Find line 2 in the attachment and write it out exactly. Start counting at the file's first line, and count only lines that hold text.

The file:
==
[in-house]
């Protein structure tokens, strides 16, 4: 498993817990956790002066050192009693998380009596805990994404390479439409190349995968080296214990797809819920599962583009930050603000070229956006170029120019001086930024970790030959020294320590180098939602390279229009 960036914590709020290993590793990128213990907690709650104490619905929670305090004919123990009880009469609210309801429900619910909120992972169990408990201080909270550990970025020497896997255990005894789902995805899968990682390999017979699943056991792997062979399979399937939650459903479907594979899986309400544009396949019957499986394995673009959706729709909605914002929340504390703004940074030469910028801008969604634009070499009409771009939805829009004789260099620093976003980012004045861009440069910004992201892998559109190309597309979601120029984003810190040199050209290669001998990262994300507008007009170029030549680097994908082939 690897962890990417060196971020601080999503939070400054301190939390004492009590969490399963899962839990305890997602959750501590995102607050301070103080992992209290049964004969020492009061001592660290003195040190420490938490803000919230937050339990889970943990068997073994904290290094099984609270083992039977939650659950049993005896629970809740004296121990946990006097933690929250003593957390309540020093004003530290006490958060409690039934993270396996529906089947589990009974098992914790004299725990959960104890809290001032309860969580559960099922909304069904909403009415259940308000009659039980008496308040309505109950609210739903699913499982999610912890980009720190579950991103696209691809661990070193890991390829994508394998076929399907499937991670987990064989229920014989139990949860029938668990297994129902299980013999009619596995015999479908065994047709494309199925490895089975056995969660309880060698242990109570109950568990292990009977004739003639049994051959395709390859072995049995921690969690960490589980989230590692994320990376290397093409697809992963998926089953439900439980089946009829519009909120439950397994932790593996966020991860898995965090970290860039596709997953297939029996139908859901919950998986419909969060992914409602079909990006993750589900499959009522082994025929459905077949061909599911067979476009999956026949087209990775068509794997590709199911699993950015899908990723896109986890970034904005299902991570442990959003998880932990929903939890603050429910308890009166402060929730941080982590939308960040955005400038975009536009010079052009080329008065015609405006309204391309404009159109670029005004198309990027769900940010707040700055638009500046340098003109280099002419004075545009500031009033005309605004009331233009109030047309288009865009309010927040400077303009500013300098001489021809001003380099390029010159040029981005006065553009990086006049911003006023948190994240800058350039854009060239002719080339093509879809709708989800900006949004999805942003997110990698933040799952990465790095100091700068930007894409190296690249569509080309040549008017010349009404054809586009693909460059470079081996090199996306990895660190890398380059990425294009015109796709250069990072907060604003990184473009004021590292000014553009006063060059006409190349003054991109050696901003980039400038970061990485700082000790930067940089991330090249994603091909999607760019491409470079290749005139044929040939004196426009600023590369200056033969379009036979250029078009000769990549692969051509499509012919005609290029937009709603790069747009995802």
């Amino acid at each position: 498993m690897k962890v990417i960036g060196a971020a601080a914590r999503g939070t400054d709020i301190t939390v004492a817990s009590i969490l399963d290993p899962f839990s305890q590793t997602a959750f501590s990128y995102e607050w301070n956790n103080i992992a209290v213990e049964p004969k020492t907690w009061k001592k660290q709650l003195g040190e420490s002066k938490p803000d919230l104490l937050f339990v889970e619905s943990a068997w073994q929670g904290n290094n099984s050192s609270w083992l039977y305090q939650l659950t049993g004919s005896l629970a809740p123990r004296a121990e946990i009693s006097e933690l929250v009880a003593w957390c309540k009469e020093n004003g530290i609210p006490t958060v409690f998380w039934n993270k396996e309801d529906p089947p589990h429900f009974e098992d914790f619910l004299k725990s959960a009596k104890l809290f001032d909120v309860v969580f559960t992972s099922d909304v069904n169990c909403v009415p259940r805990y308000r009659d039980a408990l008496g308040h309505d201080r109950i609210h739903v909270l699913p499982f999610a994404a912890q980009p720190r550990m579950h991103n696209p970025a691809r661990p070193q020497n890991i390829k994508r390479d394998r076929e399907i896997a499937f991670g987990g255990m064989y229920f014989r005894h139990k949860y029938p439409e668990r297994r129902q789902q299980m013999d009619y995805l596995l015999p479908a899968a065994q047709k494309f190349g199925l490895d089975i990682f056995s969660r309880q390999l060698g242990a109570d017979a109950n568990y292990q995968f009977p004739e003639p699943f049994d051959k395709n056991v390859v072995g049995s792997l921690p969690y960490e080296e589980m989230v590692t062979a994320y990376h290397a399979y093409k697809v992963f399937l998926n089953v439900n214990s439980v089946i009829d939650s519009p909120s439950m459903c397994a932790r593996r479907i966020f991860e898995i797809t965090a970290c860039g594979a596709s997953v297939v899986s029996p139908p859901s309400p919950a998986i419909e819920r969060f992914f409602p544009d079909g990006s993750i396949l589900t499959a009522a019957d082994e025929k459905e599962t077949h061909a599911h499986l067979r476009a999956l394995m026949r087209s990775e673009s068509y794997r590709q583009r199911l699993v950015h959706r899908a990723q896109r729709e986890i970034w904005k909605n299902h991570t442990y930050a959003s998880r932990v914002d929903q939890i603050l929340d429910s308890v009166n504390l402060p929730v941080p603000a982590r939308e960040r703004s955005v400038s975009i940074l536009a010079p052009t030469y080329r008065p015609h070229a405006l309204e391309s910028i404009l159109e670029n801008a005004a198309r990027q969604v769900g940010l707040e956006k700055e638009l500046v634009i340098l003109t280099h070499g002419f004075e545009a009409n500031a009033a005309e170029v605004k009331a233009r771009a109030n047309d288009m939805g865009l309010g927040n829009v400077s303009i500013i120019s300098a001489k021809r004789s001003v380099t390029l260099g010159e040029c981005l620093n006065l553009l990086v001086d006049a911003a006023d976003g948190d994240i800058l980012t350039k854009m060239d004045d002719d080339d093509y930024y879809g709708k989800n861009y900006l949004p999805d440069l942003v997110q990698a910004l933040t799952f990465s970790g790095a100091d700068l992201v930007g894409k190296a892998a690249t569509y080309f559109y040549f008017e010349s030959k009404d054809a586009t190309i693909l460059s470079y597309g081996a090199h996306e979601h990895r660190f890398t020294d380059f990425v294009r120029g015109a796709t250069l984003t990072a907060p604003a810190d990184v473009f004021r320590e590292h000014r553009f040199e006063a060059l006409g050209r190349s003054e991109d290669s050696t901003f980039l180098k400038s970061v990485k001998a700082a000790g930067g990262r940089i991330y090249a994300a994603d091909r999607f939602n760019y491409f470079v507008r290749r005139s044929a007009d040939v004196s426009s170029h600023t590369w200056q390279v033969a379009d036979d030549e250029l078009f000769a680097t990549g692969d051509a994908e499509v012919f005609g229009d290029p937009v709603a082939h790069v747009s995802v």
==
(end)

């Protein structure tokens, strides 16, 4: 498993817990956790002066050192009693998380009596805990994404390479439409190349995968080296214990797809819920599962583009930050603000070229956006170029120019001086930024970790030959020294320590180098939602390279229009 960036914590709020290993590793990128213990907690709650104490619905929670305090004919123990009880009469609210309801429900619910909120992972169990408990201080909270550990970025020497896997255990005894789902995805899968990682390999017979699943056991792997062979399979399937939650459903479907594979899986309400544009396949019957499986394995673009959706729709909605914002929340504390703004940074030469910028801008969604634009070499009409771009939805829009004789260099620093976003980012004045861009440069910004992201892998559109190309597309979601120029984003810190040199050209290669001998990262994300507008007009170029030549680097994908082939 690897962890990417060196971020601080999503939070400054301190939390004492009590969490399963899962839990305890997602959750501590995102607050301070103080992992209290049964004969020492009061001592660290003195040190420490938490803000919230937050339990889970943990068997073994904290290094099984609270083992039977939650659950049993005896629970809740004296121990946990006097933690929250003593957390309540020093004003530290006490958060409690039934993270396996529906089947589990009974098992914790004299725990959960104890809290001032309860969580559960099922909304069904909403009415259940308000009659039980008496308040309505109950609210739903699913499982999610912890980009720190579950991103696209691809661990070193890991390829994508394998076929399907499937991670987990064989229920014989139990949860029938668990297994129902299980013999009619596995015999479908065994047709494309199925490895089975056995969660309880060698242990109570109950568990292990009977004739003639049994051959395709390859072995049995921690969690960490589980989230590692994320990376290397093409697809992963998926089953439900439980089946009829519009909120439950397994932790593996966020991860898995965090970290860039596709997953297939029996139908859901919950998986419909969060992914409602079909990006993750589900499959009522082994025929459905077949061909599911067979476009999956026949087209990775068509794997590709199911699993950015899908990723896109986890970034904005299902991570442990959003998880932990929903939890603050429910308890009166402060929730941080982590939308960040955005400038975009536009010079052009080329008065015609405006309204391309404009159109670029005004198309990027769900940010707040700055638009500046340098003109280099002419004075545009500031009033005309605004009331233009109030047309288009865009309010927040400077303009500013300098001489021809001003380099390029010159040029981005006065553009990086006049911003006023948190994240800058350039854009060239002719080339093509879809709708989800900006949004999805942003997110990698933040799952990465790095100091700068930007894409190296690249569509080309040549008017010349009404054809586009693909460059470079081996090199996306990895660190890398380059990425294009015109796709250069990072907060604003990184473009004021590292000014553009006063060059006409190349003054991109050696901003980039400038970061990485700082000790930067940089991330090249994603091909999607760019491409470079290749005139044929040939004196426009600023590369200056033969379009036979250029078009000769990549692969051509499509012919005609290029937009709603790069747009995802």